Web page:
Voice for Refuge Scorecards Methodology

September 3, 2020
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For United States House of Reps. and Senate:

Voice for Refuge Action Fund seeks to hold policy makers accountable to supporting policies that improve the lives of refugees and access to humanitarian protection. For our first scorecard, we have examined the records of U.S. Senators and Members of the House of Representatives, taking into account if they have co-sponsored pro-refugee or anti-refugee legislation, if they have signed onto pro-refugee letters, and the statements they have made about refugees on their websites and social media platforms. Based on that information, we have ranked each Senator and Representative as either a Pro-Refugee Leader, Pro-Refugee, Uncommitted, Anti-Refugee, or an Anti-Refugee Extremist. A comprehensive list of scores can be downloaded here. Our next scorecards will focus on Governors and select state legislatures. 

Especially as these are our first scorecards, we encourage refugees and community supporters of refugees to recommend additional legislation, letters, or demonstrations of support that we should consider including in our analysis. Please email such suggestions to info@voiceforrefuge.org.

Pro-refugee legislation factored into our analysis include:

  • S.1088 / H.R.2146, The Guaranteed Refugee Admission Ceiling Enhancement (GRACE) Act, which would set a minimum annual refugee resettlement goal of 95,000, in keeping with the historic average.
  • S.2936 / H.R.5210, The Refugee Protection Act, which would drastically reform and improve the U.S. refugee resettlement program and the U.S. asylum system and increase access to humanitarian protection.
  • S.1123 / H.R.2214, The National Origin-Based Antidiscrimination for Nonimmigrants (NO BAN) Act, which would terminate the Trump administration’s refugee, Muslim, and asylum bans and prevent such discriminatory measures in the future.
  • S.3470 / H.R.4928, The New Deal for New Americans Act, which would establish programs that welcome immigrants and make English language learning, workforce development, and U.S. citizenship more accessible.
  • S.3645 / H.R.6537, The FIRST Act, which would reduce the use of inhumane detention facilities for asylum seekers and other immigrants.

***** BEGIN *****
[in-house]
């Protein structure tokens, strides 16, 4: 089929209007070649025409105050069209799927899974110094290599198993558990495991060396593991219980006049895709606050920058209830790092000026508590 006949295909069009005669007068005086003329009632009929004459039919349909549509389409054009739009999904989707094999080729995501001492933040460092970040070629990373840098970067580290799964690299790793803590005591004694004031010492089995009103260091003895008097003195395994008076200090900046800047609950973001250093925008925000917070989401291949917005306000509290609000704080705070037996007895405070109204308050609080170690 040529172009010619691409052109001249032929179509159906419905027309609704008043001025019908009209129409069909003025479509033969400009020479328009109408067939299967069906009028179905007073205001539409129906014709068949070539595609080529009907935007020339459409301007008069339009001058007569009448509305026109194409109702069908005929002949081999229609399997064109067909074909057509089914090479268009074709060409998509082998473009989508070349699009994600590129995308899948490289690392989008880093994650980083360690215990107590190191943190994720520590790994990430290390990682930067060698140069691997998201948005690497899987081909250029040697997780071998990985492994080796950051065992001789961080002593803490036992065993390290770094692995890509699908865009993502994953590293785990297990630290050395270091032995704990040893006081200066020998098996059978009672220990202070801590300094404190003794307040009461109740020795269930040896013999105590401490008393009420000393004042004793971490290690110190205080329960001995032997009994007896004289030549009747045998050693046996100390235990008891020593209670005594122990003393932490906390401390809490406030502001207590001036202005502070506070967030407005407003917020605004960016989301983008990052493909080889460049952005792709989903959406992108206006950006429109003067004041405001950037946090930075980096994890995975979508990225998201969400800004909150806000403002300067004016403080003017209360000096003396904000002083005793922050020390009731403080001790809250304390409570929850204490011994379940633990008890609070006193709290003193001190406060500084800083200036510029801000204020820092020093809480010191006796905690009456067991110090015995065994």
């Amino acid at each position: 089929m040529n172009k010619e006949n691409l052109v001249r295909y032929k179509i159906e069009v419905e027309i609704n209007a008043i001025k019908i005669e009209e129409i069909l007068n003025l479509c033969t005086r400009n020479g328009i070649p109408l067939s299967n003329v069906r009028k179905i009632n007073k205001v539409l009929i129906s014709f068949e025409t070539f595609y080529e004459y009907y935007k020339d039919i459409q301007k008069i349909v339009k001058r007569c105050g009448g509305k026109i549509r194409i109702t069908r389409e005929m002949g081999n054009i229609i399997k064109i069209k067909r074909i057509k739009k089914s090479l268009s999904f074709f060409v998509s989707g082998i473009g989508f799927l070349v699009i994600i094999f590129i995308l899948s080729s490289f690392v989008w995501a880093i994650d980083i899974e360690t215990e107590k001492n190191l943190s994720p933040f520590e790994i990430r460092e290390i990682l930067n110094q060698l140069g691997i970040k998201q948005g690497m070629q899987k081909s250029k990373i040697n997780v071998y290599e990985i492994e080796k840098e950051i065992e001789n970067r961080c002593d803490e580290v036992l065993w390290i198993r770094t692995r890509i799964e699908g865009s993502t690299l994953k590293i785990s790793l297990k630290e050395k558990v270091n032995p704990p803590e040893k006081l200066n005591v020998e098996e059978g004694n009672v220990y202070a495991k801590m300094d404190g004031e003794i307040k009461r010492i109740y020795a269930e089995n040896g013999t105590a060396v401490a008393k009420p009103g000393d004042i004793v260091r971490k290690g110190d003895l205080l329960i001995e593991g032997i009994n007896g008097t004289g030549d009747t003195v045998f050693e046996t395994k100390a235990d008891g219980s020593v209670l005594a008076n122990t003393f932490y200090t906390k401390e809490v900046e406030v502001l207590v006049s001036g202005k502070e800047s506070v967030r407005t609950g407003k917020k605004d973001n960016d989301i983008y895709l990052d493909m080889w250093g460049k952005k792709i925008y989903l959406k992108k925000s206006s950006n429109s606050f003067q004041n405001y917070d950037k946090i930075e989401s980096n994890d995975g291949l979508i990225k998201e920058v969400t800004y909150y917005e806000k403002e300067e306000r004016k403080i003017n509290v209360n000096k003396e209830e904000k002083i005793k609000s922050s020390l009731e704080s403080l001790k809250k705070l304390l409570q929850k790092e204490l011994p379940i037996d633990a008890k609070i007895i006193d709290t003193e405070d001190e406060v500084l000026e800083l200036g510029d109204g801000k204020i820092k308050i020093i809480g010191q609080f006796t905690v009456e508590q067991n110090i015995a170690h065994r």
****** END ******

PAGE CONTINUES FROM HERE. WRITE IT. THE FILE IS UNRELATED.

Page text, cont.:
• H.R. 2347, The Border and Refugee Assistance Act, which would improve access to asylum and protection for refugees fleeing domestic violence and gangs, as well as refugees from Central America.
  • S.Res.254 / H.Res.444, A resolution commemorating June 20th as “World Refugee Day,” which recognizes the contributions of refugees and urges the U.S. Government to increase refugee resettlement.
  • S.Res.32, A resolution recognizing January 27, 2019, as the anniversary of the first refugee and Muslim ban, and urging the President to demonstrate true leadership on refugee resettlement.
  • S.Res.484, A resolution recognizing January 27, 2020, as the anniversary of the first refugee and Muslim ban, calling on Congress to defund the Migrant Protection Protocols, and urging the President to restore refugee resettlement to historic norms.
  • S.Res.545 / H.Res.902, A resolution commemorating March 17, 2020, as the 40th anniversary of the Refugee Act of 1980, including the amendments made by that Act, at a time when the need for bipartisan support of the refugee resettlement program of the United States is critical to the survival of the program.

Anti-refugee legislation factored into our analysis include:

  • S.1103 / H.R. 2278, The “Reforming American Immigration for a Strong Economy Act,” which would cap resettlement at 50,000 refugee per year, end the Diversity Visa program, and drastically reduce access to family reunification.